“The interviews were very long, sometimes we'd be on the phone for three hours,” Hillenbrand told the Los Angeles News Group in 2013. “He was so patient with me. He was just a dream subject.”
She pored over newspaper accounts, interviewed eyewitnesses and painstakingly reviewed Zamperini's diaries, letters and other memorabilia.
Hillenbrand and Zamperini met in person only after the book was written but became fast friends, talking frequently by phone.
“He was very, very honest,” Hillenbrand said. “Some of the articles that had been written about him had exaggerations or outright falsehoods, and he was always quick to point those out to me.”
Exaggerations were hardly needed.
Zamperini's story encompassed the sweep of the 1936 Berlin Olympics, 47 days adrift in the Pacific evading sharks and the jarring brutality of two years in a Japanese POW camp. His story plumbed the depths of one man's courage, despair and range, soaring ultimately into a vision of good overcoming evil.
He returned from the war a haunted man, filled with bitterness and rage, his once promising running career over. Suffering from what today would be recognized as post-traumatic stress disorder, Zamperini took to heavy drinking.
Then everything changed.
After attending a 1949 Billy Graham revival tent meeting on the streets of Los Angeles at the insistence of his wife, Cynthia, Zamperini experienced a rebirth and Christian conversion that was to guide the rest of his days.
While once wanting to hunt down and kill his former POW camp captor, Mutsuhiro “The Bird” Watanabe, Zamperini instead wrote a letter of forgiveness to him.
Selling commercial real estate for a living after the war, Zamperini founded the Victory Boys Camp for troubled teens in 1952 and ran a seniors group at First Presbyterian Church of Hollywood for more than two decades.
“After his Billy Graham conversion, he began to tell the story all the time, endlessly,” said his son, Luke, in an interview with the Los Angeles News Group in January 2013. “He's gone to universities all across the country. He's been to military bases; he speaks to anybody who wants to hear his story.”
Zamperini became a sought-after inspirational and motivational speaker known for his piercing blue eyes and quick wit. While his speaking schedule slowed in recent months, he was still traveling to out-of-state engagements as recently as a year ago and addressed a packed house on Feb. 3, 2013, during a breakfast at the Armstrong Theatre in Torrance sponsored by King's Harbor Church in Torrance.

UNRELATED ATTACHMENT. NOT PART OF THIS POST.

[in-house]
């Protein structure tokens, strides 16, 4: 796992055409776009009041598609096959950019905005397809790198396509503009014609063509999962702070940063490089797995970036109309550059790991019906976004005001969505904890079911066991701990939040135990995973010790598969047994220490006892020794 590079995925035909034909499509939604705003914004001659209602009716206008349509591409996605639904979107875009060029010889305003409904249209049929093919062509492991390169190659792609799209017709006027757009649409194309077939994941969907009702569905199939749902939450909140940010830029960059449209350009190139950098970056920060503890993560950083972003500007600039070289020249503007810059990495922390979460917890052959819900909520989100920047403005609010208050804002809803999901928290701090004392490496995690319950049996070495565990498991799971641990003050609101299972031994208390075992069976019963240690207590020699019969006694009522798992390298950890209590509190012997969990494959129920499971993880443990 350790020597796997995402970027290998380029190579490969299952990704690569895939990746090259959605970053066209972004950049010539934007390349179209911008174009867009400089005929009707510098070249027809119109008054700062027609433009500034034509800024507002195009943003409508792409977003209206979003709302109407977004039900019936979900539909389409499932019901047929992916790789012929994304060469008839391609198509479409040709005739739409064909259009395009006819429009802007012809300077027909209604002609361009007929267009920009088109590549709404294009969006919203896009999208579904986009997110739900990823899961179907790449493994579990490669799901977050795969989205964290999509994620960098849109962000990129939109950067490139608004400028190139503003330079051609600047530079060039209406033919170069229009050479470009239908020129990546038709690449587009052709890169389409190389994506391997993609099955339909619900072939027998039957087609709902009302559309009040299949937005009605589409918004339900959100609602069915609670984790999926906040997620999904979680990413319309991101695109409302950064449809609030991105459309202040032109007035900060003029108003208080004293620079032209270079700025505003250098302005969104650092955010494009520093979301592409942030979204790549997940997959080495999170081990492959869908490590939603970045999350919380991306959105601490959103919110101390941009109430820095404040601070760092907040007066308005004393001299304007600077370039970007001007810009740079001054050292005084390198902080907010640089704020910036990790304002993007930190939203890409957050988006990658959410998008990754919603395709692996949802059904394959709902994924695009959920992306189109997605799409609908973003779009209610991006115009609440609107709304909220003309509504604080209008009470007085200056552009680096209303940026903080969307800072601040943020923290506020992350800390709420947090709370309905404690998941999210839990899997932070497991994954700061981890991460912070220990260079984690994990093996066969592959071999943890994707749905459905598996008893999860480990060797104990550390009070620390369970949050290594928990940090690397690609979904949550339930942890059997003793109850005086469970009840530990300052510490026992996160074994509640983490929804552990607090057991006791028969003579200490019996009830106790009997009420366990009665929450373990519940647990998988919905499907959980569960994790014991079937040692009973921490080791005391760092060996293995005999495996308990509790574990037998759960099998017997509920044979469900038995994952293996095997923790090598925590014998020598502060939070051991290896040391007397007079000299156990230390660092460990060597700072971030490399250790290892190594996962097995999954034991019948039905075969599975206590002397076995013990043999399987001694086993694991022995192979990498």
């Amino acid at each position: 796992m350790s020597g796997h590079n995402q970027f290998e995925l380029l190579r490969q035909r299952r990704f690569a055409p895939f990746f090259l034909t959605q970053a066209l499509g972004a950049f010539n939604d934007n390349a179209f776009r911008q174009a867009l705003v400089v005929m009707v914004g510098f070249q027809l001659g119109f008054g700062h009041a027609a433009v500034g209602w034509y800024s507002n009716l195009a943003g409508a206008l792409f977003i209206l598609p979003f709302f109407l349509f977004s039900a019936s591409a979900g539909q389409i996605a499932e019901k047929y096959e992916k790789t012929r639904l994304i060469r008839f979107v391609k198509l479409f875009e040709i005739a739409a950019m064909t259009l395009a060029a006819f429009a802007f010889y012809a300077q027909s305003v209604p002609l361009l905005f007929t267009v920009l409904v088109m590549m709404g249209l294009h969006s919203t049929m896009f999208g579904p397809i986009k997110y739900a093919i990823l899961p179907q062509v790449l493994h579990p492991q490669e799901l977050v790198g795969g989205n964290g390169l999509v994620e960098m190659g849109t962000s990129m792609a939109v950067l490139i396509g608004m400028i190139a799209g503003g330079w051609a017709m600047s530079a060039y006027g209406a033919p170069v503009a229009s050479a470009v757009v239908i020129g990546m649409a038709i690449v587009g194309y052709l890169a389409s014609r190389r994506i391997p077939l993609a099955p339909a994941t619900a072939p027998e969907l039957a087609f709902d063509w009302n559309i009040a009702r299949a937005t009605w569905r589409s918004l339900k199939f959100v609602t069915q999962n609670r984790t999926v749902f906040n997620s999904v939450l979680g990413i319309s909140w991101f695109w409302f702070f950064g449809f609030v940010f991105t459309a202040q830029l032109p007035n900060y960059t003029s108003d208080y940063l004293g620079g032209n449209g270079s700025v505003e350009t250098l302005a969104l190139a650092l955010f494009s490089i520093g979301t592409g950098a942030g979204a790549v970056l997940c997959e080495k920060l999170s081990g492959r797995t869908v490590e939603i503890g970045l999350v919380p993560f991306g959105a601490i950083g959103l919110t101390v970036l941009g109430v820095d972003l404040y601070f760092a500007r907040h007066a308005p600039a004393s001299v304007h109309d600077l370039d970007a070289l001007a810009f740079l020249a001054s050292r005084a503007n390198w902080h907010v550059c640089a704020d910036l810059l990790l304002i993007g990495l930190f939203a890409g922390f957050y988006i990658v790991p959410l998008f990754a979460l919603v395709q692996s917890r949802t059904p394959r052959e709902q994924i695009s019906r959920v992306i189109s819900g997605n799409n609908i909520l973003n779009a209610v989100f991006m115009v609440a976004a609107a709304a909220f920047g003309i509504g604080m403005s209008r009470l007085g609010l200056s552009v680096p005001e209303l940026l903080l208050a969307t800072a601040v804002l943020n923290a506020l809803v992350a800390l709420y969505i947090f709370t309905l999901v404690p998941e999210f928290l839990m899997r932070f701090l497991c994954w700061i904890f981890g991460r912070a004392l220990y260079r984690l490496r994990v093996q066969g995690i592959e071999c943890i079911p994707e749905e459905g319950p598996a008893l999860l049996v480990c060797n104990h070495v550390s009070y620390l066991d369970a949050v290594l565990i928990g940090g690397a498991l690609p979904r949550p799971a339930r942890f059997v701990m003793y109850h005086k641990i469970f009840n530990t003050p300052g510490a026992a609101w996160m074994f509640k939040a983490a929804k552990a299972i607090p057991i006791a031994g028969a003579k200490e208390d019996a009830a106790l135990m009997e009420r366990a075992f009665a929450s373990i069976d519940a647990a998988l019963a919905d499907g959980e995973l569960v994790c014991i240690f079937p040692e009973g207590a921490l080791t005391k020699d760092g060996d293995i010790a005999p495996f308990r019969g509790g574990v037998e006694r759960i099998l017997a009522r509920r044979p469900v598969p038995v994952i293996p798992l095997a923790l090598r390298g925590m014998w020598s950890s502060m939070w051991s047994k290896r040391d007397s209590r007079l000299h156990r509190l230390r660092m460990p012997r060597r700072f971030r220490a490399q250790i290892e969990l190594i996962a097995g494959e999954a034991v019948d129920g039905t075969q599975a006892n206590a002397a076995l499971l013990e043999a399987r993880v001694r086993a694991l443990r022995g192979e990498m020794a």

Zamperini's vaunted athleticism continued to defy the passing years.
He skied until he was 91 and at 65 took up skateboarding, which he didn't give up until the age of 81. But he still jogged at 87.
Honors flowed, too.
Both Torrance airport and the stadium at Torrance High School were named after the man who carried the Olympic torch five times.
Considered one of USC's greatest athletes, the brick plaza outside the university track stadium was named Louis Zamperini Plaza in 2004.
“I was flabbergasted,” Zamperini said at the time. “I don't know (many) other athletes with a monument on campus.
“Of course,” he added in typically self-deprecating fashion, “people will be walking all over me now for the rest of my life.”
And a colorful, larger than life existence it was.
Zamperini was an Italian immigrant who spoke no English when his family moved from Olean, N.Y., to Torrance shortly after the community's 1912 founding; the home he grew up at 2028 Gramercy Ave. remains standing.
Teased mercilessly, Zamperini became the “worst kind of rebel,” by his own admission.
A smoker by the time he attended kindergarten, Zamperini and his friends stole, drank and hopped freight trains. His juvenile delinquency hardened Zamperini, prompting him to get in shape and beat up a bully who had picked on him, for instance.
“We knew who made beer and wine (during prohibition),” Zamperini recalled in 1993. “When they went to the movies, we'd break into the houses and steal it. … Even if they knew who did it, they couldn't do anything.”
In a subsequent interview, he added: “I was belligerent. I was always wanting to get even. Police were chasing me all over town.”
By the time he turned 15, Zamperini's parents were worried about their son's direction, so he was eventually convinced to channel that proclivity for outrunning cops into the more constructive athletic pursuit of middle distance running urged on by his older brother, Pete, who later became the track coach for decades at Banning High School.
As a Torrance High School sophomore in 1933, Zamperini set a course record in a two-mile cross-country race he won by a quarter mile. He was unbeaten for the next three years.